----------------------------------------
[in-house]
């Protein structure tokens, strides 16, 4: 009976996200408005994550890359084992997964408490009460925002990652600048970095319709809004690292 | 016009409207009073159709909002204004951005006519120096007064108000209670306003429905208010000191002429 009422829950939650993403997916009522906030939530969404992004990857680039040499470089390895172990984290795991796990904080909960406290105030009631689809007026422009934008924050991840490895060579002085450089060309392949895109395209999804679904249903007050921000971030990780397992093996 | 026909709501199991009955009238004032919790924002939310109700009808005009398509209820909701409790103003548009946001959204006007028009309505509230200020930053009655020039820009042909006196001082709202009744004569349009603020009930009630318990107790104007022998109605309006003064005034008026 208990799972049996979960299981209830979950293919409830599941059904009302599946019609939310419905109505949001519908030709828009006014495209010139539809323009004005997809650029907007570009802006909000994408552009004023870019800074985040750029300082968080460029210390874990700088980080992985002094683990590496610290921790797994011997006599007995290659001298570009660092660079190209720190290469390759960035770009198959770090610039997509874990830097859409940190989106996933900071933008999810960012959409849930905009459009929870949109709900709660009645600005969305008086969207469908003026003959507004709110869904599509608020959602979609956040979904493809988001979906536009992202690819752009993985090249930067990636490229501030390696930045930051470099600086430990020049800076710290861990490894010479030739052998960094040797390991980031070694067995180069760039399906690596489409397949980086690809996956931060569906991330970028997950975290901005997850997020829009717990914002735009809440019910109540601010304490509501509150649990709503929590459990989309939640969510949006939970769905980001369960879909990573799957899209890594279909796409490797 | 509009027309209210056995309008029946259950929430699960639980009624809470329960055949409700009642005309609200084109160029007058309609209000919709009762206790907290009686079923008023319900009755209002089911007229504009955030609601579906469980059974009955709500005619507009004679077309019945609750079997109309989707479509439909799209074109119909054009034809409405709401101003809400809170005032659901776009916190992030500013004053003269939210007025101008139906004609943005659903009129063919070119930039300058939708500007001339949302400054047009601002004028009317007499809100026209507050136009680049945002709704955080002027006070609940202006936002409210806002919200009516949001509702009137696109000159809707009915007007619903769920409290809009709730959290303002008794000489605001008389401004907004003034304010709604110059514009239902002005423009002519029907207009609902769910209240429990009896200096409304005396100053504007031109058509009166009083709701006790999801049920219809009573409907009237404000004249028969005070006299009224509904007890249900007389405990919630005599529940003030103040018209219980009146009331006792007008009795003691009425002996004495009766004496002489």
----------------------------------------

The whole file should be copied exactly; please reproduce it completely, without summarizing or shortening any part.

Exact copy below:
[in-house]
């Protein structure tokens, strides 16, 4: 009976996200408005994550890359084992997964408490009460925002990652600048970095319709809004690292 | 016009409207009073159709909002204004951005006519120096007064108000209670306003429905208010000191002429 009422829950939650993403997916009522906030939530969404992004990857680039040499470089390895172990984290795991796990904080909960406290105030009631689809007026422009934008924050991840490895060579002085450089060309392949895109395209999804679904249903007050921000971030990780397992093996 | 026909709501199991009955009238004032919790924002939310109700009808005009398509209820909701409790103003548009946001959204006007028009309505509230200020930053009655020039820009042909006196001082709202009744004569349009603020009930009630318990107790104007022998109605309006003064005034008026 208990799972049996979960299981209830979950293919409830599941059904009302599946019609939310419905109505949001519908030709828009006014495209010139539809323009004005997809650029907007570009802006909000994408552009004023870019800074985040750029300082968080460029210390874990700088980080992985002094683990590496610290921790797994011997006599007995290659001298570009660092660079190209720190290469390759960035770009198959770090610039997509874990830097859409940190989106996933900071933008999810960012959409849930905009459009929870949109709900709660009645600005969305008086969207469908003026003959507004709110869904599509608020959602979609956040979904493809988001979906536009992202690819752009993985090249930067990636490229501030390696930045930051470099600086430990020049800076710290861990490894010479030739052998960094040797390991980031070694067995180069760039399906690596489409397949980086690809996956931060569906991330970028997950975290901005997850997020829009717990914002735009809440019910109540601010304490509501509150649990709503929590459990989309939640969510949006939970769905980001369960879909990573799957899209890594279909796409490797 | 509009027309209210056995309008029946259950929430699960639980009624809470329960055949409700009642005309609200084109160029007058309609209000919709009762206790907290009686079923008023319900009755209002089911007229504009955030609601579906469980059974009955709500005619507009004679077309019945609750079997109309989707479509439909799209074109119909054009034809409405709401101003809400809170005032659901776009916190992030500013004053003269939210007025101008139906004609943005659903009129063919070119930039300058939708500007001339949302400054047009601002004028009317007499809100026209507050136009680049945002709704955080002027006070609940202006936002409210806002919200009516949001509702009137696109000159809707009915007007619903769920409290809009709730959290303002008794000489605001008389401004907004003034304010709604110059514009239902002005423009002519029907207009609902769910209240429990009896200096409304005396100053504007031109058509009166009083709701006790999801049920219809009573409907009237404000004249028969005070006299009224509904007890249900007389405990919630005599529940003030103040018209219980009146009331006792007008009795003691009425002996004495009766004496002489």